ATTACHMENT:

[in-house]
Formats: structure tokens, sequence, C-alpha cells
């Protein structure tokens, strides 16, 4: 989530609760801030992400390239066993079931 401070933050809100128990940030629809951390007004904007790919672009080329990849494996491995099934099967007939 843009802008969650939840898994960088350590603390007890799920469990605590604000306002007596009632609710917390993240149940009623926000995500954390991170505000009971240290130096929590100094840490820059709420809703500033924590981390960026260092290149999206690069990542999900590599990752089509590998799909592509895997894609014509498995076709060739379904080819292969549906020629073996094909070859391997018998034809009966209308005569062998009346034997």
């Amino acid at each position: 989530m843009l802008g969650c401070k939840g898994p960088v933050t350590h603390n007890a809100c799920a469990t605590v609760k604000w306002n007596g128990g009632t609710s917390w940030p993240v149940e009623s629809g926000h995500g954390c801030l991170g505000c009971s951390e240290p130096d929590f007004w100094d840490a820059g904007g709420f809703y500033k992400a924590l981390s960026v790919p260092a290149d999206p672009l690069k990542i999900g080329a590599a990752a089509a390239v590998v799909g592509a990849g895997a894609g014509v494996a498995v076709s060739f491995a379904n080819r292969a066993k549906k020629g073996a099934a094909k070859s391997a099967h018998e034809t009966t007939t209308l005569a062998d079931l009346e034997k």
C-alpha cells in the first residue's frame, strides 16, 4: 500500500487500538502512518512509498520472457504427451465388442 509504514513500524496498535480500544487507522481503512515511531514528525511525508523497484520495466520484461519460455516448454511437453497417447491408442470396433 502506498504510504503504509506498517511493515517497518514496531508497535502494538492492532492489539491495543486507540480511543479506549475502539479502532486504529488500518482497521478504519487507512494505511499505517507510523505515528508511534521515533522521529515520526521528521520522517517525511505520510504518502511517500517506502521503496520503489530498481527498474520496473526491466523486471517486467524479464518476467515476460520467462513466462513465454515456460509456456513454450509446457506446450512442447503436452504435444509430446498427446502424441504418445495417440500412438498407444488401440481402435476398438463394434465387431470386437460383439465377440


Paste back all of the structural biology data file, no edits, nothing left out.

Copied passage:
[in-house]
Formats: structure tokens, sequence, C-alpha cells
């Protein structure tokens, strides 16, 4: 989530609760801030992400390239066993079931 401070933050809100128990940030629809951390007004904007790919672009080329990849494996491995099934099967007939 843009802008969650939840898994960088350590603390007890799920469990605590604000306002007596009632609710917390993240149940009623926000995500954390991170505000009971240290130096929590100094840490820059709420809703500033924590981390960026260092290149999206690069990542999900590599990752089509590998799909592509895997894609014509498995076709060739379904080819292969549906020629073996094909070859391997018998034809009966209308005569062998009346034997």
């Amino acid at each position: 989530m843009l802008g969650c401070k939840g898994p960088v933050t350590h603390n007890a809100c799920a469990t605590v609760k604000w306002n007596g128990g009632t609710s917390w940030p993240v149940e009623s629809g926000h995500g954390c801030l991170g505000c009971s951390e240290p130096d929590f007004w100094d840490a820059g904007g709420f809703y500033k992400a924590l981390s960026v790919p260092a290149d999206p672009l690069k990542i999900g080329a590599a990752a089509a390239v590998v799909g592509a990849g895997a894609g014509v494996a498995v076709s060739f491995a379904n080819r292969a066993k549906k020629g073996a099934a094909k070859s391997a099967h018998e034809t009966t007939t209308l005569a062998d079931l009346e034997k």
C-alpha cells in the first residue's frame, strides 16, 4: 500500500487500538502512518512509498520472457504427451465388442 509504514513500524496498535480500544487507522481503512515511531514528525511525508523497484520495466520484461519460455516448454511437453497417447491408442470396433 502506498504510504503504509506498517511493515517497518514496531508497535502494538492492532492489539491495543486507540480511543479506549475502539479502532486504529488500518482497521478504519487507512494505511499505517507510523505515528508511534521515533522521529515520526521528521520522517517525511505520510504518502511517500517506502521503496520503489530498481527498474520496473526491466523486471517486467524479464518476467515476460520467462513466462513465454515456460509456456513454450509446457506446450512442447503436452504435444509430446498427446502424441504418445495417440500412438498407444488401440481402435476398438463394434465387431470386437460383439465377440